Harmful Incredulity Rigid systems and their fanatical devotees have driven many scientists into the camp of the too incredulous. The querulous ‘‘schools’’ of psychiatry have by their own extravagance delayed the acceptance of the best in psychiatry by other physicians and laymen. However, physicians of all kinds are particularly guilty of failing to keep up with advances in their own specialty. This comes about because medicine is, to be frank, a trade as well as a science. Most medical students go into the practice of medicine, not research, and we all know worthy physicians who devotedly practice the medicine taught them twenty-five years ago, apparently uninfluenced by the events of intervening years. Yet these same men conscientiously trade in their old automobiles for new ones every two or three years.

Theoretically, physicians should have no more difficulty than, say, chemists or physicists in changing their habits to accommodate new advances. But to accomplish this, medical schools must change their principles in selecting students and try, first, to attract flexible minds into medicine, and, second, to avoid doing anything that will harden these minds against new ideas. Happily, medical educators have already recognized the need for this. When medical science moved slowly a man could write the same prescriptions for thirty or more years and still not fall far behind the times. The increasing pace of medical discovery has made such physicians not only foolish, but positively harmful.

Scientists with Half-closed Minds 137 Whitehead’s comment that ‘‘knowledge keeps like fish’’ applies to medicine as much as any subject.

However, research scientists, too, are bound by harmful incredulity, although it is harder to determine to exactly what extent. In some ways scientists today have more protection against uninformed authoritarian opposition than their predecessors. For one thing there are more scientists and they are constantly testing each other’s work so that confirmation, revision, or rejection of new observations and concepts can come rather rapidly. Communications between scientists have improved, and many journals now spread new data and new theories quickly across the world. Thus many scientists and not merely a handful judge the work of a fellow scientist.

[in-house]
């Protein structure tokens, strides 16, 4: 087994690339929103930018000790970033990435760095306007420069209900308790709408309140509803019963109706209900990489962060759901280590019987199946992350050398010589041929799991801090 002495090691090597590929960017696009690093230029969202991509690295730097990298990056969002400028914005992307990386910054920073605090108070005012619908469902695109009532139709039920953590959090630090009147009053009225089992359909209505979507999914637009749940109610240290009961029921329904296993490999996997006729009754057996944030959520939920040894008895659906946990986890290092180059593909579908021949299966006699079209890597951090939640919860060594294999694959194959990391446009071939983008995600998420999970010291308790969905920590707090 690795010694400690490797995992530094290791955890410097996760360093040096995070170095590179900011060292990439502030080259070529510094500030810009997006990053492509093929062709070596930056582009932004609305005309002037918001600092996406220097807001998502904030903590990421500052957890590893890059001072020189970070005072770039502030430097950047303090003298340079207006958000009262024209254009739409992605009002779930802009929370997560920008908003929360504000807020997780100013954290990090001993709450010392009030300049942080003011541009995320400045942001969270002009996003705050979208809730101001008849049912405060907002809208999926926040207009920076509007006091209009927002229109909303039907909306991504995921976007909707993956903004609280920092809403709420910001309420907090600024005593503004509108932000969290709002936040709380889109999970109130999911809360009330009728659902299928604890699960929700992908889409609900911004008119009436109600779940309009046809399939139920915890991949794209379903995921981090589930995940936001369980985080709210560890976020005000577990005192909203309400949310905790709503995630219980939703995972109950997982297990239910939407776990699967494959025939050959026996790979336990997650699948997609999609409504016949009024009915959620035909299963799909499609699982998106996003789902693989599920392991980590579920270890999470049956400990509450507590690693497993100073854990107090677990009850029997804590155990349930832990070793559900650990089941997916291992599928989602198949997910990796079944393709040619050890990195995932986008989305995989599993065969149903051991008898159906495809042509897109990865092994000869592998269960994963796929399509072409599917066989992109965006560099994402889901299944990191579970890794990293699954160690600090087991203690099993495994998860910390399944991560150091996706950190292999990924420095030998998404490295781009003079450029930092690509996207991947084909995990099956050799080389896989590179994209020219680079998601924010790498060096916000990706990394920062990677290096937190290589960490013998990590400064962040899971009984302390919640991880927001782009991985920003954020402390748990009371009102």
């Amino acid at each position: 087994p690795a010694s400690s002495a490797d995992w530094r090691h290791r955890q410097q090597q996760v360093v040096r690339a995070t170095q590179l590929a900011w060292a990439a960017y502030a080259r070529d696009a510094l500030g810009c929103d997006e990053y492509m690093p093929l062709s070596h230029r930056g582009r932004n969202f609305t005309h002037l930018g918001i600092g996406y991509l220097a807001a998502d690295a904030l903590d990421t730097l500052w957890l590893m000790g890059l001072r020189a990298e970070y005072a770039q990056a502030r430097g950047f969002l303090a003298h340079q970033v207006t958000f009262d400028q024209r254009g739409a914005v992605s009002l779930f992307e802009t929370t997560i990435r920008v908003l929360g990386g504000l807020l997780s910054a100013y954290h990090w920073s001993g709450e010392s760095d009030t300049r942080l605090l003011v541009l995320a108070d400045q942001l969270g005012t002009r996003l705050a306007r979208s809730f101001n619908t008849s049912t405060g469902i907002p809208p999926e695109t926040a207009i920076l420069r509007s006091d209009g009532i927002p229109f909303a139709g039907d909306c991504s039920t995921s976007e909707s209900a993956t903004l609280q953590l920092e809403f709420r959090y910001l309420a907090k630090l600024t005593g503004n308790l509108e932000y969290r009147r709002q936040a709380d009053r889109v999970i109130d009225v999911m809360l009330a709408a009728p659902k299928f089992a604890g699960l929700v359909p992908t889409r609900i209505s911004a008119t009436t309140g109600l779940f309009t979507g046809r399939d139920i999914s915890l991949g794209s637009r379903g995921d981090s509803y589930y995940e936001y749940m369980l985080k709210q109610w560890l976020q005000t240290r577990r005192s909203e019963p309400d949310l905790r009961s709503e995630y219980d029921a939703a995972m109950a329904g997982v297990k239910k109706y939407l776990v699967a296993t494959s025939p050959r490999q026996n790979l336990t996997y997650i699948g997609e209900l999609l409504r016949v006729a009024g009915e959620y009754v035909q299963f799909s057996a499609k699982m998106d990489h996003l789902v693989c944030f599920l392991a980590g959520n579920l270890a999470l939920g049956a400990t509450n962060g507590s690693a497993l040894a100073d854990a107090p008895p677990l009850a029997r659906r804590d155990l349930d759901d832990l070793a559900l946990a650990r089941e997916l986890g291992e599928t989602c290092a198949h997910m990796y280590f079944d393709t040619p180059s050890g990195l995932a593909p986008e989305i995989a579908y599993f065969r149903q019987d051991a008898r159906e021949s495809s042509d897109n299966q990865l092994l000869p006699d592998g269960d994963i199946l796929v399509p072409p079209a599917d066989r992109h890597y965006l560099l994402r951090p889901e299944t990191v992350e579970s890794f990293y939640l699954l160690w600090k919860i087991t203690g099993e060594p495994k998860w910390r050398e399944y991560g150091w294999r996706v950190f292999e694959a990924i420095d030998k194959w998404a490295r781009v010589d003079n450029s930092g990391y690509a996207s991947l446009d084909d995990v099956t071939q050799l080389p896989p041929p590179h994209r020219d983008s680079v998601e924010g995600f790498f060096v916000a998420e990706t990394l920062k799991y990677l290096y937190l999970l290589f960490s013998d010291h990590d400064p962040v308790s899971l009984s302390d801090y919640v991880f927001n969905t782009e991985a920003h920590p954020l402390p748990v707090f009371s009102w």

On the other hand, the vastness of our scientific activity tells us nothing about the number of genuinely open minds occupied with it. A few years ago, Dr.

Lucien Warner surveyed a number of psychologists on extrasensory perception.

He asked what they thought about the existence of extrasensory perception and how they had reached their conclusions. All who replied had convictions, but less than 20 per cent said they had studied the original reports of the work on this subject. Seventeen per cent had reached their opinions on the basis of hearsay.

Twenty per cent had made up their minds entirely on a priori grounds.

One can only respect the candor of persons who have registered themselves as scientists and yet make public declaration of the fact that they can decide on a matter of extraordinary importance without examining the relevant published work. Perhaps parapsychology provides a special case and scientists do not feel so free to make up their minds on other matters. Certainly the implacable opposition parapsychology encounters among some scientists illustrates again the relationship between the heat of antagonism and the possible threat to established convictions from the new data or ideas. For the data of parapsychology portend, I believe, a conceptual revolution which will make the Copernican revolution seem trivial in comparison.